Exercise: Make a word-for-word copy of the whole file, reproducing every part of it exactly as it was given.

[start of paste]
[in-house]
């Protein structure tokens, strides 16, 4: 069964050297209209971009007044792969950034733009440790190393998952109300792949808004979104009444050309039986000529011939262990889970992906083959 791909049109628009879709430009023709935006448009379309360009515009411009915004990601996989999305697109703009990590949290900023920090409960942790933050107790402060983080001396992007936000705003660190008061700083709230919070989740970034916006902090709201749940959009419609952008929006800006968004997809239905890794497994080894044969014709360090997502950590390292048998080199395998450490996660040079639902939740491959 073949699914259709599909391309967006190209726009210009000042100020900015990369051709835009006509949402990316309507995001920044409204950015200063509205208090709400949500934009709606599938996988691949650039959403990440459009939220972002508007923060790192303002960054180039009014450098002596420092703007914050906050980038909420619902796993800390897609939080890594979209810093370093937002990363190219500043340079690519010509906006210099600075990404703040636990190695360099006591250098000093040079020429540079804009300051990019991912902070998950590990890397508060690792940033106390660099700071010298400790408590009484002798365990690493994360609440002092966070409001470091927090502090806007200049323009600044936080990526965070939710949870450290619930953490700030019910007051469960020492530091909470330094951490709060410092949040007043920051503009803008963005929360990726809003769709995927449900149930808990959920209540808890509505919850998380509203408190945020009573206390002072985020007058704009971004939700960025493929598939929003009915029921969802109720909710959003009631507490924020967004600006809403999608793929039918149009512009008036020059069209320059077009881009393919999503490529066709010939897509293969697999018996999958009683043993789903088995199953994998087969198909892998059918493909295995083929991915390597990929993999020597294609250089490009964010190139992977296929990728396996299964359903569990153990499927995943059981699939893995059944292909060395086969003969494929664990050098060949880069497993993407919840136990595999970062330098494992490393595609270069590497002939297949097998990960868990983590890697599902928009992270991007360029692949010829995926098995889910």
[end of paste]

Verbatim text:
[in-house]
């Protein structure tokens, strides 16, 4: 069964050297209209971009007044792969950034733009440790190393998952109300792949808004979104009444050309039986000529011939262990889970992906083959 791909049109628009879709430009023709935006448009379309360009515009411009915004990601996989999305697109703009990590949290900023920090409960942790933050107790402060983080001396992007936000705003660190008061700083709230919070989740970034916006902090709201749940959009419609952008929006800006968004997809239905890794497994080894044969014709360090997502950590390292048998080199395998450490996660040079639902939740491959 073949699914259709599909391309967006190209726009210009000042100020900015990369051709835009006509949402990316309507995001920044409204950015200063509205208090709400949500934009709606599938996988691949650039959403990440459009939220972002508007923060790192303002960054180039009014450098002596420092703007914050906050980038909420619902796993800390897609939080890594979209810093370093937002990363190219500043340079690519010509906006210099600075990404703040636990190695360099006591250098000093040079020429540079804009300051990019991912902070998950590990890397508060690792940033106390660099700071010298400790408590009484002798365990690493994360609440002092966070409001470091927090502090806007200049323009600044936080990526965070939710949870450290619930953490700030019910007051469960020492530091909470330094951490709060410092949040007043920051503009803008963005929360990726809003769709995927449900149930808990959920209540808890509505919850998380509203408190945020009573206390002072985020007058704009971004939700960025493929598939929003009915029921969802109720909710959003009631507490924020967004600006809403999608793929039918149009512009008036020059069209320059077009881009393919999503490529066709010939897509293969697999018996999958009683043993789903088995199953994998087969198909892998059918493909295995083929991915390597990929993999020597294609250089490009964010190139992977296929990728396996299964359903569990153990499927995943059981699939893995059944292909060395086969003969494929664990050098060949880069497993993407919840136990595999970062330098494992490393595609270069590497002939297949097998990960868990983590890697599902928009992270991007360029692949010829995926098995889910």